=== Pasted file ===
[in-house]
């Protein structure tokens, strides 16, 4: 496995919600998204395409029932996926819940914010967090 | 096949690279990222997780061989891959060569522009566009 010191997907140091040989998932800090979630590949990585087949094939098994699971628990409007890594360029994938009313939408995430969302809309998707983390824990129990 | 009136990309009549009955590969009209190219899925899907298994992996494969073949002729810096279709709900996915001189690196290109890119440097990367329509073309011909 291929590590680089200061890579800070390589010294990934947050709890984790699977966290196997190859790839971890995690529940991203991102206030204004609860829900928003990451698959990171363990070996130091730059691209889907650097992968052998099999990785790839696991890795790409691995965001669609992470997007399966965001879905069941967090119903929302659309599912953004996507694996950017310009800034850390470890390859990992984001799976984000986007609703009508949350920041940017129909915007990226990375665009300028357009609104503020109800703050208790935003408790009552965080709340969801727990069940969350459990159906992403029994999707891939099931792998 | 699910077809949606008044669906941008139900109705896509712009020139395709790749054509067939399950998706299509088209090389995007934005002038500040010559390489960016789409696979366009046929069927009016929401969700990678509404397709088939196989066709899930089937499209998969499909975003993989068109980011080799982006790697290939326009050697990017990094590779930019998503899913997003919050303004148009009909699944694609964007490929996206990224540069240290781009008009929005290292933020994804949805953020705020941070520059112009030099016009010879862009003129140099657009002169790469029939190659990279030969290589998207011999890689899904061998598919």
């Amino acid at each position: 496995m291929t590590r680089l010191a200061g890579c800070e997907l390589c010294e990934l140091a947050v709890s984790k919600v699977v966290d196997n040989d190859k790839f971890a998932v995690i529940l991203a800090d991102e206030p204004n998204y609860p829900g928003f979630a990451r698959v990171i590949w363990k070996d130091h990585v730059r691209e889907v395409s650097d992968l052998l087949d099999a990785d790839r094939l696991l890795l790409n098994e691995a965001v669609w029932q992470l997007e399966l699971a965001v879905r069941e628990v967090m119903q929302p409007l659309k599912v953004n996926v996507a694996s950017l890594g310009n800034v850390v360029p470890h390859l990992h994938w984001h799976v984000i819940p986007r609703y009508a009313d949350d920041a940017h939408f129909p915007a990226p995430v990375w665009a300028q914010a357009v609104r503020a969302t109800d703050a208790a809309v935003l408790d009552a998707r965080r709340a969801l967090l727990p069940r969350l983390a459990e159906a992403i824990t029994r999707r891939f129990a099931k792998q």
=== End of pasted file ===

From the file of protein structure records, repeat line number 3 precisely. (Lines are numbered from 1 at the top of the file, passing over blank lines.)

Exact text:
């Amino acid at each position: 496995m291929t590590r680089l010191a200061g890579c800070e997907l390589c010294e990934l140091a947050v709890s984790k919600v699977v966290d196997n040989d190859k790839f971890a998932v995690i529940l991203a800090d991102e206030p204004n998204y609860p829900g928003f979630a990451r698959v990171i590949w363990k070996d130091h990585v730059r691209e889907v395409s650097d992968l052998l087949d099999a990785d790839r094939l696991l890795l790409n098994e691995a965001v669609w029932q992470l997007e399966l699971a965001v879905r069941e628990v967090m119903q929302p409007l659309k599912v953004n996926v996507a694996s950017l890594g310009n800034v850390v360029p470890h390859l990992h994938w984001h799976v984000i819940p986007r609703y009508a009313d949350d920041a940017h939408f129909p915007a990226p995430v990375w665009a300028q914010a357009v609104r503020a969302t109800d703050a208790a809309v935003l408790d009552a998707r965080r709340a969801l967090l727990p069940r969350l983390a459990e159906a992403i824990t029994r999707r891939f129990a099931k792998q």